0
\$\begingroup\$

I've just found out there is sendfile(). In the man page of sendfile(), it says:

sendfile() is more efficient than the combination of read(2) and write(2).

So, I wrote a function to copy a file using sendfile().

Is really my code more efficient than the combination of read(2) and write(2)?

/* leftsize is initialized with total size of source file. */
fd_src = open(src_fname, O_RDONLY);
if (fd_src<0){
    printf("open failed(%s)\n", src_fname);
    return -1;
}
fd_dest = creat(dest_fname, 0666);
if (fd_dest<0){
    printf("create failed(%s)\n", dest_fname);
    return -1;
}
while (leftsize > 0) {
    n = sendfile(fd_dest, fd_src, NULL, max_size);
    if (n<0) {
        printf("sendfile failed. ret:%d errno:%d\n", n, errno);
    }
    leftsize -= n;
}
\$\endgroup\$
1
\$\begingroup\$

The first paragraph of the man page says it all:

sendfile() copies data between one file descriptor and another. Because this copying is done within the kernel, sendfile() is more efficient than the combination of read(2) and write(2), which would require transferring data to and from user space.

So, sendfile is quite efficient.

However, your loop may use sendfile incorrectly because you always try to transfer max_size and this could return an error (EOVERFLOW) on the last chunk of the file (i.e. you try to read more than remains in the input file).

This may work just fine if you handle the error case properly.

It also depends upon what max_size and leftsize actually are [which you didn't specify].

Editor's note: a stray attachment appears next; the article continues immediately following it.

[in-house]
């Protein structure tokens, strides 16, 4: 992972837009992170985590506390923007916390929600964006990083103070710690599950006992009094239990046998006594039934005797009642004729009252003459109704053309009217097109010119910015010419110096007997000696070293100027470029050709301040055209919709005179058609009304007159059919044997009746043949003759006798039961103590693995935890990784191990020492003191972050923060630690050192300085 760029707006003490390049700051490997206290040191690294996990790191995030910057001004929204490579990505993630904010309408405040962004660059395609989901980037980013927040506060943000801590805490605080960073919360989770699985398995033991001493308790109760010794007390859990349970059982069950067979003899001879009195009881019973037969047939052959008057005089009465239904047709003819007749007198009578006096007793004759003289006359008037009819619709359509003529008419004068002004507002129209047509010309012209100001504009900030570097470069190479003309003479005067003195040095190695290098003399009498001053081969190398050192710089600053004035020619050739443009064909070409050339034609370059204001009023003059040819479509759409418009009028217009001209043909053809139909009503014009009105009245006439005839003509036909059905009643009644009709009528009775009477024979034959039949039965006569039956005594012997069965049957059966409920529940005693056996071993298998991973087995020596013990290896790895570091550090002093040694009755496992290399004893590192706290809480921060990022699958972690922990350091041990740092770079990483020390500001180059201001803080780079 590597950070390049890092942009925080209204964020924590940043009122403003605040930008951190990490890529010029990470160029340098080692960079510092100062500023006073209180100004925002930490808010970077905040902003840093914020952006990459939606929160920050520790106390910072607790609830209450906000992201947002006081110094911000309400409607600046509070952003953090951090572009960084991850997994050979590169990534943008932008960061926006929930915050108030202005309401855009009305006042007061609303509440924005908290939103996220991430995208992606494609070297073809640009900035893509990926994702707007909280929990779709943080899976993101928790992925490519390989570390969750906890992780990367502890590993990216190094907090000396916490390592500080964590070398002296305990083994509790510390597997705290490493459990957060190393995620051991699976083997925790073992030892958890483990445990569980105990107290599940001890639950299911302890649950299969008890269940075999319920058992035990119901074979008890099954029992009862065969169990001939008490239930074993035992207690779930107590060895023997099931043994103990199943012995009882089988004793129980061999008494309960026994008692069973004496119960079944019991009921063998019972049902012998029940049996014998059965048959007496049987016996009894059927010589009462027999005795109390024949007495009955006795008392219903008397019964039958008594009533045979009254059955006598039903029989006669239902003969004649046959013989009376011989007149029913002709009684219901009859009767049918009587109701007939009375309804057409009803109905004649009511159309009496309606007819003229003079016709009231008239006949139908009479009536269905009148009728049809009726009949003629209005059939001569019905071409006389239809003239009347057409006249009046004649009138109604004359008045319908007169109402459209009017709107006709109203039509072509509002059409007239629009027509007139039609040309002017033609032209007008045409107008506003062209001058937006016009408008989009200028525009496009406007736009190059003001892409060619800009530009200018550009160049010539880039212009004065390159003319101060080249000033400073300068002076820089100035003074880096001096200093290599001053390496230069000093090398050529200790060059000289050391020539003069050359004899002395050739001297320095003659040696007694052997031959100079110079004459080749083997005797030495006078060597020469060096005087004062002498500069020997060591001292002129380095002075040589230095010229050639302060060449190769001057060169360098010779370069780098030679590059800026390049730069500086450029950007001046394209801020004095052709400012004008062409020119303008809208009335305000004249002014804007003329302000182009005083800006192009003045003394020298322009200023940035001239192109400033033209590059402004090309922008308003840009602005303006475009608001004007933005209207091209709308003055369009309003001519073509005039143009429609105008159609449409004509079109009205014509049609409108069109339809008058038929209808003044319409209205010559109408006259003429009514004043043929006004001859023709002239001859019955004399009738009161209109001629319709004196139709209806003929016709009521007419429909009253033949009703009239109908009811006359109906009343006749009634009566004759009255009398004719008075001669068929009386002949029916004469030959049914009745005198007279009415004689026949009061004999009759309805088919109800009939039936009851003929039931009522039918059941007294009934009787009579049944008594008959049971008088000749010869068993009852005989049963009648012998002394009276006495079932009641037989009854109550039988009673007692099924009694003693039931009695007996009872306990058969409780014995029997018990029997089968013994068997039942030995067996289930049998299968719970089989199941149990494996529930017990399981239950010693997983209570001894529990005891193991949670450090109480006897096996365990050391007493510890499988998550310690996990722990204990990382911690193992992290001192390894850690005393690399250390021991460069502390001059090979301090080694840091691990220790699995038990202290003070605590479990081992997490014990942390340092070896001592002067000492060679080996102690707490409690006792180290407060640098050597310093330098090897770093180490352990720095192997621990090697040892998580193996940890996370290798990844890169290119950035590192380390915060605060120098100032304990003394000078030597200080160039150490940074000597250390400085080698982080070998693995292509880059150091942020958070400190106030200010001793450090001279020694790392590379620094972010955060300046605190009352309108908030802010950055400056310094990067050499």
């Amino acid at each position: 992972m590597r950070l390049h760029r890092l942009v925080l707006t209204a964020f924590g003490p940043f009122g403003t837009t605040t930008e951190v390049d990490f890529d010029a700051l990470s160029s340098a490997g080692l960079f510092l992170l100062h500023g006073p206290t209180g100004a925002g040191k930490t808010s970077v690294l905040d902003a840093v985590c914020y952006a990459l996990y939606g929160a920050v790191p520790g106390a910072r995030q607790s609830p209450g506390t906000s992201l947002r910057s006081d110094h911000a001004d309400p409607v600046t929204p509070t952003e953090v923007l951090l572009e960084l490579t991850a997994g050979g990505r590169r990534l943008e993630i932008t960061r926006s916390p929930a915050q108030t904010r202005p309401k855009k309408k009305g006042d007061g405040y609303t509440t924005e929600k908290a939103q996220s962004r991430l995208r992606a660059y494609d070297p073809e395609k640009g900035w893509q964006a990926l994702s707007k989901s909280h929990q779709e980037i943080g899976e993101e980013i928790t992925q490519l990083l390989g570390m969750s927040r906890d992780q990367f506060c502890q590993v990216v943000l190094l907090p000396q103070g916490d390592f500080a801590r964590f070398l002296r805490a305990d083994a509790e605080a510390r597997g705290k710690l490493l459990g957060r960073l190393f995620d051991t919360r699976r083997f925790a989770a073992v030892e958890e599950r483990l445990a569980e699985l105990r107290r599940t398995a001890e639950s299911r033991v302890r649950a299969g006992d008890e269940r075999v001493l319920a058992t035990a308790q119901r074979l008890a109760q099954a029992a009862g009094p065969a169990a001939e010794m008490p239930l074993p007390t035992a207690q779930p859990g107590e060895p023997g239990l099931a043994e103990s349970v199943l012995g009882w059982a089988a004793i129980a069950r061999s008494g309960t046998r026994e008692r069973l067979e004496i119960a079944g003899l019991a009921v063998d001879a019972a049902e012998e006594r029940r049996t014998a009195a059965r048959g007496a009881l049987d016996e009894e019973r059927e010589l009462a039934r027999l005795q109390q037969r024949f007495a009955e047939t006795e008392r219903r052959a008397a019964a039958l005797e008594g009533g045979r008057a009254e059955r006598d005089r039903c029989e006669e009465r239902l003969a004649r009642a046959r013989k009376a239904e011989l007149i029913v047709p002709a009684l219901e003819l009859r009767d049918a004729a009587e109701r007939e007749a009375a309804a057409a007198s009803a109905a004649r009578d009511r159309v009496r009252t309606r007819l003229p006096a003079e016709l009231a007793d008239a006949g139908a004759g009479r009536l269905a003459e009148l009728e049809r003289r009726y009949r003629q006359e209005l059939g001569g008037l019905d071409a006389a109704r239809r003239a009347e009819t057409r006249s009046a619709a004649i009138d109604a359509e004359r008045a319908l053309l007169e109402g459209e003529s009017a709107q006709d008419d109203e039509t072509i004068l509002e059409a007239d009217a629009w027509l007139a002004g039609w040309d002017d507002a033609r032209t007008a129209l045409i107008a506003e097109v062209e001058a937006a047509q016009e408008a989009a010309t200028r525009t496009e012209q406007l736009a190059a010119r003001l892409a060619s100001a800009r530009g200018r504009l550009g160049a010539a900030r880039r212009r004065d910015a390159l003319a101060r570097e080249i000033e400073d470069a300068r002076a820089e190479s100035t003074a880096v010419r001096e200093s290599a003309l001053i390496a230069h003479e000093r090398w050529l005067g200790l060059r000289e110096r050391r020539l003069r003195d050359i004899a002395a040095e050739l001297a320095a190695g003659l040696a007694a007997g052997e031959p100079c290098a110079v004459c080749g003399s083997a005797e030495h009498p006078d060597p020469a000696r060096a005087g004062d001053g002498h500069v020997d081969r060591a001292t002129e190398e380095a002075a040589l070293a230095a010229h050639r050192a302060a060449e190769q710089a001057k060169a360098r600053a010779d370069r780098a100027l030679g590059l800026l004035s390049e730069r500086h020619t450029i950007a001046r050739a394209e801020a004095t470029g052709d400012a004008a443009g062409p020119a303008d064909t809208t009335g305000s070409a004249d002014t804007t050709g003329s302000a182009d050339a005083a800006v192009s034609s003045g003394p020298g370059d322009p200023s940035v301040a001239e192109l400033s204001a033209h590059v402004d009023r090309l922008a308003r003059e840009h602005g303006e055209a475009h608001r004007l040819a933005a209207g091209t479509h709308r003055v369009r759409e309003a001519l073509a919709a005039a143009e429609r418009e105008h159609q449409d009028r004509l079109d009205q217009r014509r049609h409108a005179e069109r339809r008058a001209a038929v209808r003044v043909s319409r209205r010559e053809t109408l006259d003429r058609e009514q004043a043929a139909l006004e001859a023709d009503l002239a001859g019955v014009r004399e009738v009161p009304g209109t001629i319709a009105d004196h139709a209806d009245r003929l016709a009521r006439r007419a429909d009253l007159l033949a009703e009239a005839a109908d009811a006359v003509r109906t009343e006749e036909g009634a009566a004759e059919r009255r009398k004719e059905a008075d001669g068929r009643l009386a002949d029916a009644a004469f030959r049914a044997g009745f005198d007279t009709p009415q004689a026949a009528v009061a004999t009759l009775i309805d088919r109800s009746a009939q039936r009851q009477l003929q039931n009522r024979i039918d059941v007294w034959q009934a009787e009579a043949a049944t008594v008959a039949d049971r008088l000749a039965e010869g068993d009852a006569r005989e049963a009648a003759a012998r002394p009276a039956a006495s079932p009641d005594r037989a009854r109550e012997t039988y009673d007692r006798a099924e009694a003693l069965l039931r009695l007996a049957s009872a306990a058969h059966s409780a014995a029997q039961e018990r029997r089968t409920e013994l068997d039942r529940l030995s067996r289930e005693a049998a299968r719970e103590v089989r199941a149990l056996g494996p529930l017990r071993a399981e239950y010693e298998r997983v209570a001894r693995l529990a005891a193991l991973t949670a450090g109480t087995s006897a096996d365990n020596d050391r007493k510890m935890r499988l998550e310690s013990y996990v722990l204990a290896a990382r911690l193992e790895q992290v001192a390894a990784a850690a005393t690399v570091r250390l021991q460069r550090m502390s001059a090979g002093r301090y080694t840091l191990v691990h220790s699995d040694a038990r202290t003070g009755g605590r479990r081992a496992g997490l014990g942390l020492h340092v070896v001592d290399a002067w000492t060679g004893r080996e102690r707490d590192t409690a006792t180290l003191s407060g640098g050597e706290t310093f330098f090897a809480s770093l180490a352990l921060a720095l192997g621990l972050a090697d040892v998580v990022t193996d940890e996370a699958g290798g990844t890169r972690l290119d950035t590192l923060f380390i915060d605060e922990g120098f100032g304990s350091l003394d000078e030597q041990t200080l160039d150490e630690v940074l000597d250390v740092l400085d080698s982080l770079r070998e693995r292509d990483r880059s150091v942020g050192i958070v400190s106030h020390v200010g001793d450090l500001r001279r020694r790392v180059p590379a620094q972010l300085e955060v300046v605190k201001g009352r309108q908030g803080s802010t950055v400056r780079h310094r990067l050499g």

I'll assume that max_size is some reasonable chunk limit (e.g. max_size = 1024 * 1024;) and that leftsize is the size of the input file that comes from:

struct stat st;
fstat(fd_src,&st);
leftsize = st.st_size;

So, just to be safe, here is what I'd do:

while (leftsize > 0) {
    // get chunk size
    n = max_size;

    // clip transfer size to remainder of file
    if (n > leftsize)
        n = leftsize;

    n = sendfile(fd_dest, fd_src, NULL, n);
    if (n<0) {
        printf("sendfile failed. ret:%d errno:%d\n", n, errno);
    }

    leftsize -= n;
}
\$\endgroup\$
0
\$\begingroup\$

It's good that you are testing the return values to see if your function calls succeeded. However, it's good practice to use the standard error stream for your error messages:

if (fd_src<0){
    fprintf(stderr, "open failed(%s)\n", src_fname);
    return -1;
}

It's not clear whether the code is supposed to be in main() (next time, please post a complete function, and preferably a full, compilable program); if so, it's conventional to use small positive numbers for exit status. Negative numbers can get truncated - on my system, a return of -1 ends up as 255 when run from a shell. If you return +1 instead, that is received unscathed.

\$\endgroup\$

Your Answer

By clicking “Post Your Answer”, you agree to our terms of service, privacy policy and cookie policy

Not the answer you're looking for? Browse other questions tagged or ask your own question.